The Storage Problem with Surface Pro

When 53% to 64% of your device’s storage is consumed before you turn the device on, something is wrong…

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Over the past few years, we’ve got from gigabytes of desktop and notebook storage to terabytes. Shortly after the 2TB and 3TB hard drive hit, SSD’s started to become popular and come down in price. We still don’t have a 1TB SSD available yet; and even if it were available, it likely wouldn’t be available at an affordable price.

With the growing popularity of Cloud Storage – things like Dropbox, Google Drive and SkyDrive – the growing thought is that the need for a great deal of off line storage is declining.  This is a very progressive point of view, and one that is still gaining acceptance.  One of the prerequisites for moving the masses to the Cloud is readily accessible, solid and reliable internet access. Without it, the Cloud Storage Model doesn’t work…but that’s another topic for another day.

It is related, however, because there are a number of newer PC’s or computing devices that are being introduced that seem to either fully embrace or lean towards embracing the Cloud Storage Model. Microsoft’s Surface Pro is one such device, and it’s a bit problematic if you ask me, especially when 53% to 64% of Surface Pro’s storage is given over to system related, preinstalled software.

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This is the crux of the issue – nearly all the storage on Microsoft’s Surface Pro tablets is consumed before the user takes the device out of the box. ZDNet’s Ed Bott argues that this isn’t an issue, as some of the space is reclaimable by the end user and there’s always the Cloud.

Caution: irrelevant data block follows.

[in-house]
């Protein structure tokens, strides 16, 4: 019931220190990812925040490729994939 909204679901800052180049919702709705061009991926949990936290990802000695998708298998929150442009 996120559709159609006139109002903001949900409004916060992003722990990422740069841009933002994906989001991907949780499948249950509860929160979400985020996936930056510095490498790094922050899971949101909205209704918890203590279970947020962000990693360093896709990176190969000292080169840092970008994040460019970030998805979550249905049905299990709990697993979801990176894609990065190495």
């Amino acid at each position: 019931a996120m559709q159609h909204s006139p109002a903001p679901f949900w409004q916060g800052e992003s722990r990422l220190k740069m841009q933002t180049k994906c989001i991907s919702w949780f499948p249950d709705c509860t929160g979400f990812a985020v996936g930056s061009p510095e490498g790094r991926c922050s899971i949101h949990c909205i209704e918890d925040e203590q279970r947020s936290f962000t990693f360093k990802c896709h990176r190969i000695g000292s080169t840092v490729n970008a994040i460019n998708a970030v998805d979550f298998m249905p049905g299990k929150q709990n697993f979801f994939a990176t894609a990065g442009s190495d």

ZDNet’s Robin Harris comes closer to hitting the issue on the head but still misses the mark.  His point is that Surface Pro doesn’t know what it wants to be – an ultrabook or a tablet. While he’s right about that, I disagree that the storage requirements on a Windows machine – tablet or ultrabook classifications are irrelevant – differ. Any computing device that runs legacy (read traditional) Windows software is going to need storage space for it to live in. It doesn’t matter if Microsoft created a new classification of computing device or if it will be successful or not.  The fact that users have to go through some kind of storage cleansing activity in order to get some decent, available, non-SD card type storage is silly.

The fact that you can double your storage space for $100 bucks is also a bit whacked. I mean, who isn’t going to spend $999 for the 128GB version? When you’ve already committed to buy Surface Pro, spending $899 for 1/2 the storage is ludicrous.

If Microsoft lowers the price of the 64GB versions – which is unlikely, by the way – then I might pick one up, but at this point, I likely won’t bother, which is a shame.  The tablets could have been so much more at a more reasonable price point.

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